Polland also discussed the importance of racial education, particularly in the Primary School where these topics do not receive the same level of focus and attention as they do in the Middle School and Upper School. “How are we exposing them to be non-racist? How are we exposing them to take part in civic engagement and [understand] what their responsibility is?” Polland said.

With regards to the curriculum of core classes, Jemsby explained the curriculum change in IB History, where the school adjusted its focus from the History of Europe to the History of the Americas in 2017. “I wonder if we should look at History of Africa and the Middle East,” Jemsby said. “That would be something for us to consider.”

A particular point of contention at WIS for many years has been the lack of diversity in the faculty and staff. Patrick Anders, a WIS senior and ISU co-president, highlighted the mention of this issue in one of Black at WIS’s posts. “I read a post that said someone had never had a person of color [as a] core teacher,” Anders said. “Regardless if WIS is doing that on purpose or not, that is something that should not be the case.”

In response to this criticism, the Head of School has made attempts to bring more diversity into hiring decisions. “I have heavily emphasized with those in positions to hire others that they should always have a minority candidate as a finalist,” Jemsby said. 

WIS has also recently hired a consultant to examine the school’s current policies and make changes to better foster diversity and inclusion. “He is starting out with a survey which will be distributed to all students, to faculty and staff, to parents and to board members,” Jemsby said.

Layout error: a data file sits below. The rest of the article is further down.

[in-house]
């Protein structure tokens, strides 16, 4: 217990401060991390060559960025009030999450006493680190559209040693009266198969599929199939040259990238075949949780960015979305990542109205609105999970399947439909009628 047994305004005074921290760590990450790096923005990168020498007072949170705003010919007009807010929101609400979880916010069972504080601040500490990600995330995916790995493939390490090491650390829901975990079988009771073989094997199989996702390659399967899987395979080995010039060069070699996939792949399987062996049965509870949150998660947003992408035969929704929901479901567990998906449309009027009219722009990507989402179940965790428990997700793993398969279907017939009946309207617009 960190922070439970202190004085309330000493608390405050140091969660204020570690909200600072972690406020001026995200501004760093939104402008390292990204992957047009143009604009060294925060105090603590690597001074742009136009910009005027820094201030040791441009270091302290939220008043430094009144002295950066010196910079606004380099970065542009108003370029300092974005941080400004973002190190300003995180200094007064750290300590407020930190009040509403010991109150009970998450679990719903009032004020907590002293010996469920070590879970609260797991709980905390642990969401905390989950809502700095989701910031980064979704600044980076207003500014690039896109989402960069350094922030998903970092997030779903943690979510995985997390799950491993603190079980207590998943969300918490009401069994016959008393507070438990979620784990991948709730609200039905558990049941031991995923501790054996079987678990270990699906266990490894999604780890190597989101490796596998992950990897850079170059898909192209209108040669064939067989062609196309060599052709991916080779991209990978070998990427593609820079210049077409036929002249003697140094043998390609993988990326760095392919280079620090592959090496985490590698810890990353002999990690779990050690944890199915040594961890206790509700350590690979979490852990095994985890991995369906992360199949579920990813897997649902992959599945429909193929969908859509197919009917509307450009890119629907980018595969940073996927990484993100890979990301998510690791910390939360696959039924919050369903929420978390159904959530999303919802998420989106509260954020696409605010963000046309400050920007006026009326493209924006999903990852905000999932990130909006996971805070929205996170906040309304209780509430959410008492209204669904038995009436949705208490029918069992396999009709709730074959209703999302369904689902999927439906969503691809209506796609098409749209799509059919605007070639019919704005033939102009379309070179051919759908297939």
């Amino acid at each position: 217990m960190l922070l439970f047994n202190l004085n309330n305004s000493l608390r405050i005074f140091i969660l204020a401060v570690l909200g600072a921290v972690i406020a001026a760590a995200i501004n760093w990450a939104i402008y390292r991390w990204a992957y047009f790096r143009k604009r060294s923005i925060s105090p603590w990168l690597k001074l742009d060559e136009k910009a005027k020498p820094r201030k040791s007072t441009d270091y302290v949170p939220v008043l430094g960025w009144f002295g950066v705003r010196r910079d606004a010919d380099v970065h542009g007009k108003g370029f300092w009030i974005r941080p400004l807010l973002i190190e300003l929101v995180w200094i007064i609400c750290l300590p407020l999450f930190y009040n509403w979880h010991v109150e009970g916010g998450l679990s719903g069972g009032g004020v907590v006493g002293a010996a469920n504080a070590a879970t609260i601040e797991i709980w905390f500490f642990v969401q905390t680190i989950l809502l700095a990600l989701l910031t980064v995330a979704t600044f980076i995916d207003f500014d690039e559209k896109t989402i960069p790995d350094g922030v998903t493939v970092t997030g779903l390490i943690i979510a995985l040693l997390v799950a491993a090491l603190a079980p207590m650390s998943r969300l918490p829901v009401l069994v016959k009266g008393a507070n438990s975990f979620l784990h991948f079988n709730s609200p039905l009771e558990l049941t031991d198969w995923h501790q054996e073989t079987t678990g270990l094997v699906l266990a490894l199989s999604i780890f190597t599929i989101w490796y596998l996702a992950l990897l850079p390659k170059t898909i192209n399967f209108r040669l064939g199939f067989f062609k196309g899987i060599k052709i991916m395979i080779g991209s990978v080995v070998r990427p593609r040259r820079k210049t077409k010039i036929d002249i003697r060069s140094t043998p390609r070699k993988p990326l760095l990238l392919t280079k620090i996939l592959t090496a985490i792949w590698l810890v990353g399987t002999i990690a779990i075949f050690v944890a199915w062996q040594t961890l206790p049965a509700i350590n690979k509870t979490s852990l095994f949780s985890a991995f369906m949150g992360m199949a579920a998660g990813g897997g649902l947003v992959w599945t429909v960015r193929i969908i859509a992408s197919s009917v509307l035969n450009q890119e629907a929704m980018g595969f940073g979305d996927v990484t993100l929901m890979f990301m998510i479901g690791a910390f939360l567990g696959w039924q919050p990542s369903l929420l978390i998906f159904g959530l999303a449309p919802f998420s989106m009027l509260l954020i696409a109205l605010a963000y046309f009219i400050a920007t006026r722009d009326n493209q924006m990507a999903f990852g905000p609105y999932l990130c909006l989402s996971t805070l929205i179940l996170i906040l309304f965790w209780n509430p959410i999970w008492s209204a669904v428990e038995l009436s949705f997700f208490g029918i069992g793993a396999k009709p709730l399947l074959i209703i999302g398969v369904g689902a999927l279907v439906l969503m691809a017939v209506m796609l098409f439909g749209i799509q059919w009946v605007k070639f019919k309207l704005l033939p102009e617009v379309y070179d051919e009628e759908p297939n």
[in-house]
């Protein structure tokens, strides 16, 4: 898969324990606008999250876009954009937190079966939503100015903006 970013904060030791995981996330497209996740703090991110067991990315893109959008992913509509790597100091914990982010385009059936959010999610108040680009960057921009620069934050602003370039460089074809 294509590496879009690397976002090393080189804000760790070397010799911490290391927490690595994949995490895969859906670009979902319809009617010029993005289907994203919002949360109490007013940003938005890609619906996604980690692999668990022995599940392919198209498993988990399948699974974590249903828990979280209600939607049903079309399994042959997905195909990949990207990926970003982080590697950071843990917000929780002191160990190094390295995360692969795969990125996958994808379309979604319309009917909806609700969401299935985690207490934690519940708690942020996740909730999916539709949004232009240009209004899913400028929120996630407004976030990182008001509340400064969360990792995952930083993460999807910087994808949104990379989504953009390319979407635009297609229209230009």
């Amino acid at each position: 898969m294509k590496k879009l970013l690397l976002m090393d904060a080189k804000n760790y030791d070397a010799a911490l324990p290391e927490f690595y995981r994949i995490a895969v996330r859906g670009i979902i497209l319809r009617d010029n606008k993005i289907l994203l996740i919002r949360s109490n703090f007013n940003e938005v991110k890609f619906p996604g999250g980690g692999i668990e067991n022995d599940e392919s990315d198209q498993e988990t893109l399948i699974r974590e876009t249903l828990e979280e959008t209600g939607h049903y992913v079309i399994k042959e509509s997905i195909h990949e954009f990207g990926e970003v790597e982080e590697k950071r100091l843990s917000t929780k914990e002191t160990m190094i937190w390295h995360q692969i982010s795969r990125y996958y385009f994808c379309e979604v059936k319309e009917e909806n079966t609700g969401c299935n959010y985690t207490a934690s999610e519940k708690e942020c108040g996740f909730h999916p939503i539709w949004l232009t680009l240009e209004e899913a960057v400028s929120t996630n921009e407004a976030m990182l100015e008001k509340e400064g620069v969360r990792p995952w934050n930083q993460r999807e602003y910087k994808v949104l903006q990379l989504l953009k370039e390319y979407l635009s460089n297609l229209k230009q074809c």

While Contee thought the administration’s hiring of the consultant was a good idea, she suggests that WIS may need a more permanent position to handle issues of racism and diversity. “They should actually hire a person dedicated to diversity, equity and inclusion instead of just having someone look in from the outside,” Contee said. 

However, the ISU co-presidents pledged that they would work to help the consultant’s efforts at student outreach. “Even though this consultant is not going to be a permanent member of the WIS community, we’re going to try to have them work with the identity clubs, as well as ISU,” Anders said.

Polland stressed the importance of building trust with students of color at WIS and ensuring that incidents of racism and bigotry are handled appropriately. “What internal system could we have, along with their [Black at WIS] posts, for students to feel safe in reporting things that are going on in our community?” Polland said.

For Contee, one of the most important aspects of responding to racism at WIS is to focus on letting students share their individual perspectives on these issues. “There just need to be more conversations about diversity and racism at our school that are outside of BSU or any of the other identity clubs,” Contee said.

Anders agrees with his co-president on the importance of having school-wide discussions on racism. “In those conversations, it should not be about defending yourself,” Anders said. “It should be about listening to what the experiences of others are because that is how you will learn.” 

Despite the administration’s new initiatives, Jemsby described that WIS’ position as an international school has hampered efforts towards change. “We have people who don’t understand the domestic issues and therefore say some pretty crass things and don’t see their part in becoming better,” Jemsby said.

However, the Head of School also expressed some optimism towards WIS’ culture and its handling of racist incidents. “We have a very competent and a very diverse faculty and student body and we should be able to have a very gloves-off conversation on this topic and make headway,” Jemsby said.

For Polland, however, the lack of focus in previous years on diversity and inclusion has been made particularly evident following the release of the testimonies of the Black at WIS account. In her view, this renewed commitment to IDI on the part of the administration represents an opportunity to right some past wrongs. “I think this is something that should have been done a long time ago,” Polland said.

By Nicolas Greamo